You have questions. I have some answers.
Q: We found "iZombie" on Netflix and watched every episode of all four seasons, thoroughly enjoying them. It seems that there were more playing somewhere on a lesser network (CW?). Can you tell me if Netflix will be getting the most recent season?
A: The CW is currently airing the fifth and final season of "iZombie," with the series finale set for Aug. 1. The network's deal with Netflix puts series on the streaming service eight days after each season ends, so look for "iZombie's" final season on Aug. 9. By the way, I don't think fans of "Riverdale," "Black Lightning," "Supergirl" and "iZombie" (among other shows) would call the CW a lesser network, but we'll let that go for now.
Q: I recorded the sci-fi series "The Expanse" and finally caught up at the end of the third season. I thought they'd done a wonderful job in evolving the story line. Just wondering if they did a fourth season or if there are other plans to continue.
A: After three seasons on Syfy, the series has been picked up for a fourth on Amazon Prime Video. It will arrive this year, although I haven't seen a specific air date. (You can also find the first three seasons on Amazon now.) It's already being reported that the Amazon version will be a bit different, free of the restrictions of commercial television.
Q: This is very old, but why was Jay Leno canceled? I know ratings are important for TV but I don't think that's why he was canceled. I miss the old late-night shows, and I know I'm not alone in this!
A: Jay Leno's place in late night history has long been complicated. Even when he became Johnny Carson's successor in 1992, there were critics, TV insiders, many viewers and reportedly Carson himself who thought David Letterman should have gotten the job. (Letterman then moved to CBS.)
Although Leno proved successful in the ratings, NBC long seemed to have mixed feelings about him — that he wasn't, well, cool enough. The network first bumped him from "Tonight" in 2009, giving the show to Conan O'Brien but keeping Leno on the payroll with a prime-time slot. When that did not work ratings-wise for either show, Leno went back to "Tonight" and the ousted O'Brien ended up going to TBS. But within a few years, late night began undergoing major changes, including a shift toward younger stars. Even though Leno remained popular, NBC made a move for the future to the much younger and more social-media friendly Jimmy Fallon.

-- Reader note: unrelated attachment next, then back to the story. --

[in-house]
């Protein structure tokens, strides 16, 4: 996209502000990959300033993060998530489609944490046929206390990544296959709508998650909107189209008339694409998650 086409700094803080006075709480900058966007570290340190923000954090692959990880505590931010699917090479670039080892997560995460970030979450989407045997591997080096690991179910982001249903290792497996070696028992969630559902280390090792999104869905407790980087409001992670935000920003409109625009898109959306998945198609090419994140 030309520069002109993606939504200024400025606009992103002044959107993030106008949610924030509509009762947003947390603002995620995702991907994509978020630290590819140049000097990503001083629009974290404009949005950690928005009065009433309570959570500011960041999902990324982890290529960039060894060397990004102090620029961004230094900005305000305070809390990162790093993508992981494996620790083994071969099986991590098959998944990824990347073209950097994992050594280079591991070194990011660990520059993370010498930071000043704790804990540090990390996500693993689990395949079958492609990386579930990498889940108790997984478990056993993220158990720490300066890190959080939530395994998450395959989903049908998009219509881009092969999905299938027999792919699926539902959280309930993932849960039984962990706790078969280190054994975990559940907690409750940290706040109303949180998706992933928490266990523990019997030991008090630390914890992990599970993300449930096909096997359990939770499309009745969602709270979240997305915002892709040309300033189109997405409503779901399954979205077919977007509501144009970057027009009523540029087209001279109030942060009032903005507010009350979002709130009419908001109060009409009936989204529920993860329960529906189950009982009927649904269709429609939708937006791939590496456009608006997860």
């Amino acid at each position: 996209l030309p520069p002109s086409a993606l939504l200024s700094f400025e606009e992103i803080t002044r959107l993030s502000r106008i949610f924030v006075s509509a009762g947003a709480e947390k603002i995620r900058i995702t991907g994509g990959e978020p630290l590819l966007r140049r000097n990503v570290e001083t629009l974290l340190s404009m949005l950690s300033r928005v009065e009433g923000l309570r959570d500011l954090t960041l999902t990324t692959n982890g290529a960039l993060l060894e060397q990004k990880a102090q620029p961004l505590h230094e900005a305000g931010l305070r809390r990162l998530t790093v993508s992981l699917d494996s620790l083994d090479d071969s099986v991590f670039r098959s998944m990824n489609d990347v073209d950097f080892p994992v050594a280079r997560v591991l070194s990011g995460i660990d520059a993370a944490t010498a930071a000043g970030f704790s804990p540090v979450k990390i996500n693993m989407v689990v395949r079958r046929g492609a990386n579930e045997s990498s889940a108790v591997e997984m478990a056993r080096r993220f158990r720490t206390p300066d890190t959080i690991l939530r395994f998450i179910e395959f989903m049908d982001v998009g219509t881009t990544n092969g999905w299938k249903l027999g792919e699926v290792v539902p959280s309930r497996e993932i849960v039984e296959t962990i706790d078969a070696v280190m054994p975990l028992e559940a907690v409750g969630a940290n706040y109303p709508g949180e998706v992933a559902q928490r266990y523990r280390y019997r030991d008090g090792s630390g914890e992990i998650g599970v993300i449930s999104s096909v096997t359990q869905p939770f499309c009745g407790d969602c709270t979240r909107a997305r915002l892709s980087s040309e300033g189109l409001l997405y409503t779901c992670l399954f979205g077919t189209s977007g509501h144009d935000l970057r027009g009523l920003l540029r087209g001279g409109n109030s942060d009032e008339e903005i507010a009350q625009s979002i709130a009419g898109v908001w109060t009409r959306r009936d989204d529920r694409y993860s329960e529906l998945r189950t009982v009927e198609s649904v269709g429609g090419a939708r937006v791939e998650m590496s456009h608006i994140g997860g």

Q: Why was the delightful "Life in Pieces" canceled? Is any other network going to pick it up?
A: The answer to your first question: low ratings, including a decline in the numbers over its four-season run. TVLine reported both the shrinking numbers and that this season it ranked sixth among CBS's nine sitcoms in total audience — and eighth when you look at the young-adult ratings. I have not yet seen any news of another network or a streaming service picking it up.
Q: There was a show about the youngest police commissioner in New York City and his past cases. He was a young detective, a white guy with a black mentor. What ever happened to the series?
A: You are remembering a show called "Golden Boy." It starred Theo James and Chi McBride, and it aired on CBS in 2013. After 13 episodes, it was canceled. The complete series was released on DVD.
Q: Is "Killjoys" coming back? They left us hanging.
A: The Syfy series will be back for its fifth season July 19. That season is set to be its last.
Do you have a question or comment about entertainment past, present and future? Write to Rich Heldenfels, P.O. Box 417, Mogadore, OH 44260, or firstname.lastname@example.org. Letters may be edited. Individual replies are not guaranteed.